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Clarityfiend -- terrific job putting the detail into these articles! I love it. Just wanted to ask why you removed the "Space opera" category from this book -- isn't this a classic space opera that "emphasizes romantic adventure, exotic settings, and larger than life characters"? (From the WP article Space opera. If not space opera, what SF genre would you put it in?
Second question: is the category "Science fiction novels" more appropriate here than "Science fiction series"? For the article The Merchanter novels and Alliance-Union universe, the "series" category seems better, whereas for the specific novel article (like this one), the "novel" category seems better. Anyone else have thoughts on these questions? Fairsing 21:04, 28 June 2006 (UTC)
Two parts of the definition of space opera are romantic adventures and space battles, neither of which is present in this novel. Unless you include the fierce, no-quarter-given trade conflicts, lol. (Eat hot gamma rays, tariff-raising swine!) Also, Fletcher is hardly larger-than-life; Captain Neihart qualifies I suppose, but he's not a major character. A space opera is epic in scale; this one is more "homier".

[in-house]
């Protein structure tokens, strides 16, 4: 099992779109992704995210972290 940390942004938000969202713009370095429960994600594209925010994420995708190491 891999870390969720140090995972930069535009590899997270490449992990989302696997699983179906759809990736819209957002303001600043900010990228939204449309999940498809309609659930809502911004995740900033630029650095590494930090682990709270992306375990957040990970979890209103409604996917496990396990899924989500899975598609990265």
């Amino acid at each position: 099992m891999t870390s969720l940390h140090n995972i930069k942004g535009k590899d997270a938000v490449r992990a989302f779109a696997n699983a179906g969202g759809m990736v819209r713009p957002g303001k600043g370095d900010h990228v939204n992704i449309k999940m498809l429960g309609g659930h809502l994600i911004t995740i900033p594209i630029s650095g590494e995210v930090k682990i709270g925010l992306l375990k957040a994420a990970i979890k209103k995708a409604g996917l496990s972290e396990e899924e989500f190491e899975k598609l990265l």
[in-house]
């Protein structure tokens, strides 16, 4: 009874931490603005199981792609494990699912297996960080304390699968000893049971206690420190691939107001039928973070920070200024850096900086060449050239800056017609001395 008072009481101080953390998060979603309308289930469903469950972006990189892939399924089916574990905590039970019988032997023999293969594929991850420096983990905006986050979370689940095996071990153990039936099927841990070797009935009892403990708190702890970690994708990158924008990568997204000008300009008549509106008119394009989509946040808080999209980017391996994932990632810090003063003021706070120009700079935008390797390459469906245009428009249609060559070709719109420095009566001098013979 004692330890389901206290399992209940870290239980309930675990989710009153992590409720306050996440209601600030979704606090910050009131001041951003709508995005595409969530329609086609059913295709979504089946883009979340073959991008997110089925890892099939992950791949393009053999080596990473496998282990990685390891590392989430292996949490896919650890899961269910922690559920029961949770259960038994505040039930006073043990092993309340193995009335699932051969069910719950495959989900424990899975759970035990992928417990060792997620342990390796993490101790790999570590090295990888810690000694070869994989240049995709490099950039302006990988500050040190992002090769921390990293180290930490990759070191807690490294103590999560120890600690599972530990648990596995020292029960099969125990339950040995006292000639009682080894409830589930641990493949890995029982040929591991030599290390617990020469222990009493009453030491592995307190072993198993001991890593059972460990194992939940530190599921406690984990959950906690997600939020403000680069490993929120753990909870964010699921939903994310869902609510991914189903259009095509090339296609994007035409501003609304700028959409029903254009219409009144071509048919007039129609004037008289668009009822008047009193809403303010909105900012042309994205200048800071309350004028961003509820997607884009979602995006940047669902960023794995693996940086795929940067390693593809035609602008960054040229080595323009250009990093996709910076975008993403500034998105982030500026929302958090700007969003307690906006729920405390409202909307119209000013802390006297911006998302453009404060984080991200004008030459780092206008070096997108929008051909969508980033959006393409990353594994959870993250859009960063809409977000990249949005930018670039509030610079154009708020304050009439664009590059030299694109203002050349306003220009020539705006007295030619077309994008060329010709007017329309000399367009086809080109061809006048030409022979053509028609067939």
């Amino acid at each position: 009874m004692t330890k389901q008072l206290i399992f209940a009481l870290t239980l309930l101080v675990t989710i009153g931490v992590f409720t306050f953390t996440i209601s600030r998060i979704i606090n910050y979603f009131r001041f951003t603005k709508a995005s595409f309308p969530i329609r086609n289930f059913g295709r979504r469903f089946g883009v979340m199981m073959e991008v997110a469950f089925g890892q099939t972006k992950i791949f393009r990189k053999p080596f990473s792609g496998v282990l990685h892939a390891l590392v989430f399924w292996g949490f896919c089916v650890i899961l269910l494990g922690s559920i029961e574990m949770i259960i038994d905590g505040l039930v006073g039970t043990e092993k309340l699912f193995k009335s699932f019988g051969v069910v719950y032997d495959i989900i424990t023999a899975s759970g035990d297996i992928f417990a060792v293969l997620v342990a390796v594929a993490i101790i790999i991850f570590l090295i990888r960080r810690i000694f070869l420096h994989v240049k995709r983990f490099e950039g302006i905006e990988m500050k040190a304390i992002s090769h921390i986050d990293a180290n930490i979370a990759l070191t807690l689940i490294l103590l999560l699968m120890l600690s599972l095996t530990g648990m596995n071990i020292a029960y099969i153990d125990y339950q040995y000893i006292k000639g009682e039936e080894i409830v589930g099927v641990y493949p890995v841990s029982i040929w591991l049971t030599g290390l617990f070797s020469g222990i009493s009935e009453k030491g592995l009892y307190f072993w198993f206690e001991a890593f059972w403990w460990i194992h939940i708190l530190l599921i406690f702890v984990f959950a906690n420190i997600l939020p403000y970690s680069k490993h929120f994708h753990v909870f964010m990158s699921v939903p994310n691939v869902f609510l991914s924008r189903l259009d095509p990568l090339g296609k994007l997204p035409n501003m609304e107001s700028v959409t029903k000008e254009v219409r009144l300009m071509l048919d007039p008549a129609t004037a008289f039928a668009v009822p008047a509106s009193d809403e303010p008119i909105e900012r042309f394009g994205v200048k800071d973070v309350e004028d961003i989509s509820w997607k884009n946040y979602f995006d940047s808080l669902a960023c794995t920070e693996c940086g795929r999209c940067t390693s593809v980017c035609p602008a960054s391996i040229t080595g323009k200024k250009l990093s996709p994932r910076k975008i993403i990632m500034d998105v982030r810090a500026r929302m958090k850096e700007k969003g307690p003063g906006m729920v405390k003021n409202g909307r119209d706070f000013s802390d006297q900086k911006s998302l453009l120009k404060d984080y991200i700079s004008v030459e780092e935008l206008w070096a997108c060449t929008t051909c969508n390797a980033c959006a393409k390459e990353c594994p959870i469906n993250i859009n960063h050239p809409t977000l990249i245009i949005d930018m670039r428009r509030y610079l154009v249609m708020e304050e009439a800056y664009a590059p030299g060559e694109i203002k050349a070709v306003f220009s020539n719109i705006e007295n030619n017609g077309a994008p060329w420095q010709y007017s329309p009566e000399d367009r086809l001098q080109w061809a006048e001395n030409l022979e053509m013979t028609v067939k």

I don't know if there's a generally recognized genre for it. Maybe there should be a new one: MBA sci-fi anybody? Then you could include Heinlein's Citizen of the Galaxy, Pohl's The Space Merchants and perhaps Gibson's Neuromancer. Clarityfiend 20:02, 29 June 2006 (UTC)
Fair enough, I take your point. I think space opera does apply to the Alliance-Union universe as a whole but not necessary to each book in the series. --Bruce1ee 07:20, 30 June 2006 (UTC)
"...they are four or five years physically younger." Removed "physically" because the youngsters are also mentally younger. Jeremy acts like a typical 12 year old. That's why they readily accept Fletcher's leadership. Clarityfiend 21:02, 29 June 2006 (UTC)
Yet in the book Cherryh points out that it seems like they have age beyond their years, several times. I can go back for a specific quote if that would be best? That was my motivation for writign it in the first place. Bo-Lingua 21:37, 29 June 2006 (UTC)
I'm not totally certain, but I think it's more like they've experienced things normal 12 and 13 year olds haven't and are therefore more mature in some respects. In any case, I'm trying to convey the nature of the relationship, i.e. that the kids look up to Fletcher as an older, wiser brother. Clarityfiend 04:33, 30 June 2006 (UTC)